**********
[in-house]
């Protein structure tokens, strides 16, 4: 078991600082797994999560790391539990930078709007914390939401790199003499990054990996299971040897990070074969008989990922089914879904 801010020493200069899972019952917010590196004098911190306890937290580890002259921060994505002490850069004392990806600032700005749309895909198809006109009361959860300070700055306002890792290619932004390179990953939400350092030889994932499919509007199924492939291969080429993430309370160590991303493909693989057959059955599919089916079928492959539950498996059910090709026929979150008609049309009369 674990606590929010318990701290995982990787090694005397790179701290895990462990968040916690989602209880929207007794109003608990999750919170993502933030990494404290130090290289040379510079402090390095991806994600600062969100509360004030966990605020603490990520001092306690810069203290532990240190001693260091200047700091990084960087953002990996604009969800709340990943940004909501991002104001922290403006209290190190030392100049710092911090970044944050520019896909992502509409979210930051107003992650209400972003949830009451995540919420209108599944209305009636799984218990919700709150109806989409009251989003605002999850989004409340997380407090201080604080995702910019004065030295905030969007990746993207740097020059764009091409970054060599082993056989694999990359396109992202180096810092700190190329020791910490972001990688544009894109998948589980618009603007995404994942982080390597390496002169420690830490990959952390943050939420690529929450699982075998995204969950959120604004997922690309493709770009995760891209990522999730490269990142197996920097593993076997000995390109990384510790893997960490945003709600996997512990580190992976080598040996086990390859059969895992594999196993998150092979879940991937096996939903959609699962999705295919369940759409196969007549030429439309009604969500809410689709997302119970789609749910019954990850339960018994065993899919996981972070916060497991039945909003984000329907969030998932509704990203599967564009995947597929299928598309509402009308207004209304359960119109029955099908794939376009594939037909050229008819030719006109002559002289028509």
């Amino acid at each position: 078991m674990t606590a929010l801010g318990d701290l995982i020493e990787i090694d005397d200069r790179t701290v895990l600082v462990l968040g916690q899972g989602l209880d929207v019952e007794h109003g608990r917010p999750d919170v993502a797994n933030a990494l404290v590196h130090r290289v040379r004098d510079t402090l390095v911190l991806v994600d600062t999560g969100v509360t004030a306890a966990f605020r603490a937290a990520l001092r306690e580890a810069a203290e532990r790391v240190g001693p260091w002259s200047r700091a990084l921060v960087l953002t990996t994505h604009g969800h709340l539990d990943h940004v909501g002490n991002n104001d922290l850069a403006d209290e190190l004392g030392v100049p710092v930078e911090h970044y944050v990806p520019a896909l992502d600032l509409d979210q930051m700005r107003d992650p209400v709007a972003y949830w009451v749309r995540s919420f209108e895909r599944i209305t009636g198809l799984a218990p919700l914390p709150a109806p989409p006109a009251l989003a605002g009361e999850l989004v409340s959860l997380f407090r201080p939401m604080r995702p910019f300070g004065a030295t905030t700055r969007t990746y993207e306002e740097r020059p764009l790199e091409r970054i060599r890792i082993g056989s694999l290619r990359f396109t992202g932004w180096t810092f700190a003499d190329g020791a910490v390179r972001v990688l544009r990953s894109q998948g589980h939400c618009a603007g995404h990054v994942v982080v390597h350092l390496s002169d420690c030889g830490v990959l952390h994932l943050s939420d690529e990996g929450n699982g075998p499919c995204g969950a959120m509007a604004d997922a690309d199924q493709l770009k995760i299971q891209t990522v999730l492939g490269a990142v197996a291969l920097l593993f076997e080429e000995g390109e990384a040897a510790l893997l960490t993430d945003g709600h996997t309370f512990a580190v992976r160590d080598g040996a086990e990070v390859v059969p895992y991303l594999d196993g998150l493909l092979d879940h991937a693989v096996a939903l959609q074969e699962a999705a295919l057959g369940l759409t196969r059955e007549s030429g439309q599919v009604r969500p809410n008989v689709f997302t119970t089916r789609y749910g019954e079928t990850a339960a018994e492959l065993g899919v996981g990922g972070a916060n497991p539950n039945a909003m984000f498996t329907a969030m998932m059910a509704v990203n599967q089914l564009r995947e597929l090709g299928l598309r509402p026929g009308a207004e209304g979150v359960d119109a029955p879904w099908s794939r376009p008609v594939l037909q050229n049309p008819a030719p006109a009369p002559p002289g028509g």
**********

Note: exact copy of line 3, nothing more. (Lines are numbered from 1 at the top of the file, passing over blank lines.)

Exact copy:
């Amino acid at each position: 078991m674990t606590a929010l801010g318990d701290l995982i020493e990787i090694d005397d200069r790179t701290v895990l600082v462990l968040g916690q899972g989602l209880d929207v019952e007794h109003g608990r917010p999750d919170v993502a797994n933030a990494l404290v590196h130090r290289v040379r004098d510079t402090l390095v911190l991806v994600d600062t999560g969100v509360t004030a306890a966990f605020r603490a937290a990520l001092r306690e580890a810069a203290e532990r790391v240190g001693p260091w002259s200047r700091a990084l921060v960087l953002t990996t994505h604009g969800h709340l539990d990943h940004v909501g002490n991002n104001d922290l850069a403006d209290e190190l004392g030392v100049p710092v930078e911090h970044y944050v990806p520019a896909l992502d600032l509409d979210q930051m700005r107003d992650p209400v709007a972003y949830w009451v749309r995540s919420f209108e895909r599944i209305t009636g198809l799984a218990p919700l914390p709150a109806p989409p006109a009251l989003a605002g009361e999850l989004v409340s959860l997380f407090r201080p939401m604080r995702p910019f300070g004065a030295t905030t700055r969007t990746y993207e306002e740097r020059p764009l790199e091409r970054i060599r890792i082993g056989s694999l290619r990359f396109t992202g932004w180096t810092f700190a003499d190329g020791a910490v390179r972001v990688l544009r990953s894109q998948g589980h939400c618009a603007g995404h990054v994942v982080v390597h350092l390496s002169d420690c030889g830490v990959l952390h994932l943050s939420d690529e990996g929450n699982g075998p499919c995204g969950a959120m509007a604004d997922a690309d199924q493709l770009k995760i299971q891209t990522v999730l492939g490269a990142v197996a291969l920097l593993f076997e080429e000995g390109e990384a040897a510790l893997l960490t993430d945003g709600h996997t309370f512990a580190v992976r160590d080598g040996a086990e990070v390859v059969p895992y991303l594999d196993g998150l493909l092979d879940h991937a693989v096996a939903l959609q074969e699962a999705a295919l057959g369940l759409t196969r059955e007549s030429g439309q599919v009604r969500p809410n008989v689709f997302t119970t089916r789609y749910g019954e079928t990850a339960a018994e492959l065993g899919v996981g990922g972070a916060n497991p539950n039945a909003m984000f498996t329907a969030m998932m059910a509704v990203n599967q089914l564009r995947e597929l090709g299928l598309r509402p026929g009308a207004e209304g979150v359960d119109a029955p879904w099908s794939r376009p008609v594939l037909q050229n049309p008819a030719p006109a009369p002559p002289g028509g």